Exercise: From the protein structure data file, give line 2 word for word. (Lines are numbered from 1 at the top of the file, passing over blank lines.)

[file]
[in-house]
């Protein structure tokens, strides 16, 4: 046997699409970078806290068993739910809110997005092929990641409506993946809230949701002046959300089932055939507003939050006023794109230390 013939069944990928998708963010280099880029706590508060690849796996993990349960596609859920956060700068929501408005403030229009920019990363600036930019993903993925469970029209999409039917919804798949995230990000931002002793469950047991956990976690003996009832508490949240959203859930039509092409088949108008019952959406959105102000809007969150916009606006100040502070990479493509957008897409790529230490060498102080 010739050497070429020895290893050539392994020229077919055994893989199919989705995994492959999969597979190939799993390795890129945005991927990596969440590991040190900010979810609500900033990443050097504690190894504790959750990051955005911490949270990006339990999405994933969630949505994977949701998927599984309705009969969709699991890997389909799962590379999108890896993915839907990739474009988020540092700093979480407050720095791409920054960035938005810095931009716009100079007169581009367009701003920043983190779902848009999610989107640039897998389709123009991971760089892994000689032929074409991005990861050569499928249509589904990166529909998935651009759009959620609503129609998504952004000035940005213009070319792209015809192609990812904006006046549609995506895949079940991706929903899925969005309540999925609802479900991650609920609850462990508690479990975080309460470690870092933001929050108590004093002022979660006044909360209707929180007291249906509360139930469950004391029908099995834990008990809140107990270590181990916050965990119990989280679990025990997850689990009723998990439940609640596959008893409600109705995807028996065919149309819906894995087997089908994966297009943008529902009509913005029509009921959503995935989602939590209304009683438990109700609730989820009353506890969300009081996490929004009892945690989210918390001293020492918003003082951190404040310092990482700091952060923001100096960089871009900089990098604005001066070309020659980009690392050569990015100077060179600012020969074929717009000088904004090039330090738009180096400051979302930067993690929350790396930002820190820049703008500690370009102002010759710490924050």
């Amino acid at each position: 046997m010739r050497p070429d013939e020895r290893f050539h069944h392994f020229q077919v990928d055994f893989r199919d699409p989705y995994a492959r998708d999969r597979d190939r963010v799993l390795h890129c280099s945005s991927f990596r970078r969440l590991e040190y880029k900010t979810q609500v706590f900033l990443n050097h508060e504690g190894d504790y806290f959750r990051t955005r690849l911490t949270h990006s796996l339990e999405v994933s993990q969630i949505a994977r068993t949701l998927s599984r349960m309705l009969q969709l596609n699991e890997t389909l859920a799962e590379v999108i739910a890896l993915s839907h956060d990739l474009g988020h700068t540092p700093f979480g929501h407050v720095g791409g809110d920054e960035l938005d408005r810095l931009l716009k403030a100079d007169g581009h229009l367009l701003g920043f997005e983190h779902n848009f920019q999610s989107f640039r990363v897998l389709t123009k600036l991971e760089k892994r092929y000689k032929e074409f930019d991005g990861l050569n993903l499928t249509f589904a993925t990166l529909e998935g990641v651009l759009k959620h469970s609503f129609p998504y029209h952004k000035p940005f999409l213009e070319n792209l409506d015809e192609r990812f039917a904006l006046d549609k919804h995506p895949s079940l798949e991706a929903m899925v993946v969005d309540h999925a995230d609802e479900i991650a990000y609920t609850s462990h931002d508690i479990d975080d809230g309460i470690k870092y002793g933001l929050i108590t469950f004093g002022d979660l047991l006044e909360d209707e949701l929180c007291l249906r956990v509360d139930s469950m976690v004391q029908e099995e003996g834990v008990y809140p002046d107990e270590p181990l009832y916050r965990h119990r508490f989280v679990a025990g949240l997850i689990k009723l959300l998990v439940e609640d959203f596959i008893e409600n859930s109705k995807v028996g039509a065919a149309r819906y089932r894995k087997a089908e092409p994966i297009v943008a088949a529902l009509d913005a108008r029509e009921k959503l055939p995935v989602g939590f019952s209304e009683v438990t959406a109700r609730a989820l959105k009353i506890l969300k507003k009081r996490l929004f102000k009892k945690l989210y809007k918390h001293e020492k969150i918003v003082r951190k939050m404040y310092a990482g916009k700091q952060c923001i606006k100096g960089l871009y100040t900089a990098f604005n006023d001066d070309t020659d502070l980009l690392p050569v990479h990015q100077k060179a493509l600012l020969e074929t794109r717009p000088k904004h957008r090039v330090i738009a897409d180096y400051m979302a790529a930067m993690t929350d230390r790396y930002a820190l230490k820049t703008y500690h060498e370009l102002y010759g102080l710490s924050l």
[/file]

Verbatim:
């Protein structure tokens, strides 16, 4: 046997699409970078806290068993739910809110997005092929990641409506993946809230949701002046959300089932055939507003939050006023794109230390 013939069944990928998708963010280099880029706590508060690849796996993990349960596609859920956060700068929501408005403030229009920019990363600036930019993903993925469970029209999409039917919804798949995230990000931002002793469950047991956990976690003996009832508490949240959203859930039509092409088949108008019952959406959105102000809007969150916009606006100040502070990479493509957008897409790529230490060498102080 010739050497070429020895290893050539392994020229077919055994893989199919989705995994492959999969597979190939799993390795890129945005991927990596969440590991040190900010979810609500900033990443050097504690190894504790959750990051955005911490949270990006339990999405994933969630949505994977949701998927599984309705009969969709699991890997389909799962590379999108890896993915839907990739474009988020540092700093979480407050720095791409920054960035938005810095931009716009100079007169581009367009701003920043983190779902848009999610989107640039897998389709123009991971760089892994000689032929074409991005990861050569499928249509589904990166529909998935651009759009959620609503129609998504952004000035940005213009070319792209015809192609990812904006006046549609995506895949079940991706929903899925969005309540999925609802479900991650609920609850462990508690479990975080309460470690870092933001929050108590004093002022979660006044909360209707929180007291249906509360139930469950004391029908099995834990008990809140107990270590181990916050965990119990989280679990025990997850689990009723998990439940609640596959008893409600109705995807028996065919149309819906894995087997089908994966297009943008529902009509913005029509009921959503995935989602939590209304009683438990109700609730989820009353506890969300009081996490929004009892945690989210918390001293020492918003003082951190404040310092990482700091952060923001100096960089871009900089990098604005001066070309020659980009690392050569990015100077060179600012020969074929717009000088904004090039330090738009180096400051979302930067993690929350790396930002820190820049703008500690370009102002010759710490924050």